There is more insight to glean from the Phoenix scorpion story. Imagine that this poor patient went to a hospital that her personal physician owned. How would things be different if this woman’s personal physician were taking care of her in an emergency room he owned? You think that this greedy doctor would take her for all she was worth? Or, as her personal physician and advocate, would he bear some additional responsibility for her financial well-being. Not discussing the cost of the anti-venom would represent a betrayal of this patient-doctor relationship, would it not?
In addition, the outrageous profit-seeking of the “not for profit” hospital would be mostly absent, as this doctor could not in good conscience financially abuse this patient in his hospital any more than he could in his own office. He would be happy to just recover his cost on this drug. He would be really happy that she didn’t go to the Chandler Regional Medical Center, an outfit that he knew would bankrupt her. Contrary to what the goons at the American Hospital Association and their lobbyists would have you believe, physician-owned facilities are bargains compared to their “not for profit” competitors across town.
But in all likelihood, the insurance company that paid the hospital $57000 wouldn’t “contract” with this physician-owned hospital. They would be “out of network.” Why? Because the insurance company makes more with the hospitals that charge the most! This is so important to understand. Most of the insurance company’s money comes from money management and “repricing” fees, not from premiums, according to several insiders I have talked with.
The doctor that recommended and administered this antivenom in Phoenix didn’t work for the patient, though. The lack of any patient-doctor relationship results in a lack of accountability of the doctor to the patient, medically and financially. This emergency room physician is not likely to ever see this patient again. Some emergency physician groups labor under performance contracts with these mercenary hospitals where their compensation directly reflects the extent to which the hospital has profited from their efforts. These arrangements guarantee almost unlimited and unnecessary testing and expensive drug administration like the Phoenix case.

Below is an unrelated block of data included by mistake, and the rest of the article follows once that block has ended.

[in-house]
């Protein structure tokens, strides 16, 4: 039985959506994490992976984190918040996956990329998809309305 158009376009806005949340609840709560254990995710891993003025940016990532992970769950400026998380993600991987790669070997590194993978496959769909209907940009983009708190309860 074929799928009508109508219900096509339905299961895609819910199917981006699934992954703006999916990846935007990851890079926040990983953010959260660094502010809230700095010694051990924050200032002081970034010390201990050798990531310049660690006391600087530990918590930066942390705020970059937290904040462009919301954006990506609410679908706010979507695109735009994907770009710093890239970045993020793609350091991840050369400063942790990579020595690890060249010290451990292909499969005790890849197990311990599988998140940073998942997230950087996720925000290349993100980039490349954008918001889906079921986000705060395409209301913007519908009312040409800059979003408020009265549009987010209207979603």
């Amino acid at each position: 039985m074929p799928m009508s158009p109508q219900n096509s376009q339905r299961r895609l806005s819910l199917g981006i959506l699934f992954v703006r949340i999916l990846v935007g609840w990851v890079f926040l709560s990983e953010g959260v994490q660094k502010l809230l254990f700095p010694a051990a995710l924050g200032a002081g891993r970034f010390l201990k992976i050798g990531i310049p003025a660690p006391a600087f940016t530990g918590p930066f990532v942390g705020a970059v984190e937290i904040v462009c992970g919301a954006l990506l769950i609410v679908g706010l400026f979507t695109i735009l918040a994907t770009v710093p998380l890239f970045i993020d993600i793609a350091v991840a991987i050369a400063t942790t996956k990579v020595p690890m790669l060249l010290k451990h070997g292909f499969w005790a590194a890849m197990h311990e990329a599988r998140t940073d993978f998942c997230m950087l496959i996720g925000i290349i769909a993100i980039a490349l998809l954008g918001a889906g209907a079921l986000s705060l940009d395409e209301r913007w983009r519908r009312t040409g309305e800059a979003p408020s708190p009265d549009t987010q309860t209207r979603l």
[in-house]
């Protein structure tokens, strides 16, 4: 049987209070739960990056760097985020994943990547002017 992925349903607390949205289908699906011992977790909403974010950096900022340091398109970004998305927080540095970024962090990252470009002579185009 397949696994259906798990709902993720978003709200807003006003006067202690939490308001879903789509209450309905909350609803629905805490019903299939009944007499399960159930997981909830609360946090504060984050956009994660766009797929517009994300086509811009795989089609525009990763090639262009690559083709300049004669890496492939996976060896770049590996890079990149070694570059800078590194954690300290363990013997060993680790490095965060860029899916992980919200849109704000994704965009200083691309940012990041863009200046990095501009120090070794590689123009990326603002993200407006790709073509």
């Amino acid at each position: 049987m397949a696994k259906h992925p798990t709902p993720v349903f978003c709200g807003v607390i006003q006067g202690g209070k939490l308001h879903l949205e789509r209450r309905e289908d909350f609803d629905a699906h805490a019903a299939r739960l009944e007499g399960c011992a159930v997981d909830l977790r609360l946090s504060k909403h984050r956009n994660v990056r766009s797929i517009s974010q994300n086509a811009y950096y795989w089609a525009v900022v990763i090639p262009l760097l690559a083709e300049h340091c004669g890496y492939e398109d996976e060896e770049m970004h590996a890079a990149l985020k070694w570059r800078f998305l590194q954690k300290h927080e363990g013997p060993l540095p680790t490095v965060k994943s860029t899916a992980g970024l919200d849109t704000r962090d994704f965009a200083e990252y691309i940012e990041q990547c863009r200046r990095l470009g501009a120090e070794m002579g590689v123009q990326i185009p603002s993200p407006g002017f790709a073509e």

It is also important to understand that the giant hospital gets paid even when it doesn’t get paid. Overcharging the poor and inflicting exaggerated bills on the sick inflate the uncompensated care claim by these outfits, and that’s just what they do. This pads the pockets of their insurance friends who ride in to the rescue and “mark down” the bills, hoping no one realizes they skim 35% of the marked-down amount.
Now that you know this, wouldn’t it be a great idea to put these giant hospitals in charge of all of the care in the country? Well, that’s exactly what the Unaffordable Care Act calls for! Beginning in 2014, Medicare payments will go to the big hospital systems and they will dole out the money to the doctors. No more trustworthy and charitable bunch than the “not for profit” administrators!
Maybe a black market for scorpion anti-venom will develop. The FDA’s granting exclusive distribution rights for seven years to the company distributing this drug is sort of like prohibition. The same drug for $100 could be purchased over the counter in Juarez or Nogales and sold at an anti-venom kiosk outside of the emergency rooms all over Arizona were it not for the wonderful “deal” the FDA struck with the Tennessee fellows.
The only thing worse than total corporate control or total government control of medicine is these two syndicates together. This episode in Phoenix is a window in to understanding the control the cartel has over health care in this country.
G. Keith Smith, M.D.